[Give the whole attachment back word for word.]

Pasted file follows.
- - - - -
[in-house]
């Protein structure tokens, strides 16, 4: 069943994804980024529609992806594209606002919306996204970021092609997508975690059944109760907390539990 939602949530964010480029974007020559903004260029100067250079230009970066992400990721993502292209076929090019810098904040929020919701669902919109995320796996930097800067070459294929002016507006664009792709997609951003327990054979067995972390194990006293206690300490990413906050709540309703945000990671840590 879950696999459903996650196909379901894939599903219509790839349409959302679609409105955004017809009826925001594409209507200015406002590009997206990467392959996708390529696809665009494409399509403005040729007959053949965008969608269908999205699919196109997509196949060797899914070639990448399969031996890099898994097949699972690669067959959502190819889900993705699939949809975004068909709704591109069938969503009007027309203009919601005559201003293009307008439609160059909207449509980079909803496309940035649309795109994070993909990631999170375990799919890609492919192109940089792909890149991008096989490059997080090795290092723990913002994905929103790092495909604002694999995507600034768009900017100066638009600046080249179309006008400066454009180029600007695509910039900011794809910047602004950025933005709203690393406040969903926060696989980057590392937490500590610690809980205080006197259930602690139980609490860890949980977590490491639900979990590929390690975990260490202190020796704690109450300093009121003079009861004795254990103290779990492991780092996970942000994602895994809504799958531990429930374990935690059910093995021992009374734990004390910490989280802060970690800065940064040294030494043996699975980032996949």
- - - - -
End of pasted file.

[in-house]
């Protein structure tokens, strides 16, 4: 069943994804980024529609992806594209606002919306996204970021092609997508975690059944109760907390539990 939602949530964010480029974007020559903004260029100067250079230009970066992400990721993502292209076929090019810098904040929020919701669902919109995320796996930097800067070459294929002016507006664009792709997609951003327990054979067995972390194990006293206690300490990413906050709540309703945000990671840590 879950696999459903996650196909379901894939599903219509790839349409959302679609409105955004017809009826925001594409209507200015406002590009997206990467392959996708390529696809665009494409399509403005040729007959053949965008969608269908999205699919196109997509196949060797899914070639990448399969031996890099898994097949699972690669067959959502190819889900993705699939949809975004068909709704591109069938969503009007027309203009919601005559201003293009307008439609160059909207449509980079909803496309940035649309795109994070993909990631999170375990799919890609492919192109940089792909890149991008096989490059997080090795290092723990913002994905929103790092495909604002694999995507600034768009900017100066638009600046080249179309006008400066454009180029600007695509910039900011794809910047602004950025933005709203690393406040969903926060696989980057590392937490500590610690809980205080006197259930602690139980609490860890949980977590490491639900979990590929390690975990260490202190020796704690109450300093009121003079009861004795254990103290779990492991780092996970942000994602895994809504799958531990429930374990935690059910093995021992009374734990004390910490989280802060970690800065940064040294030494043996699975980032996949």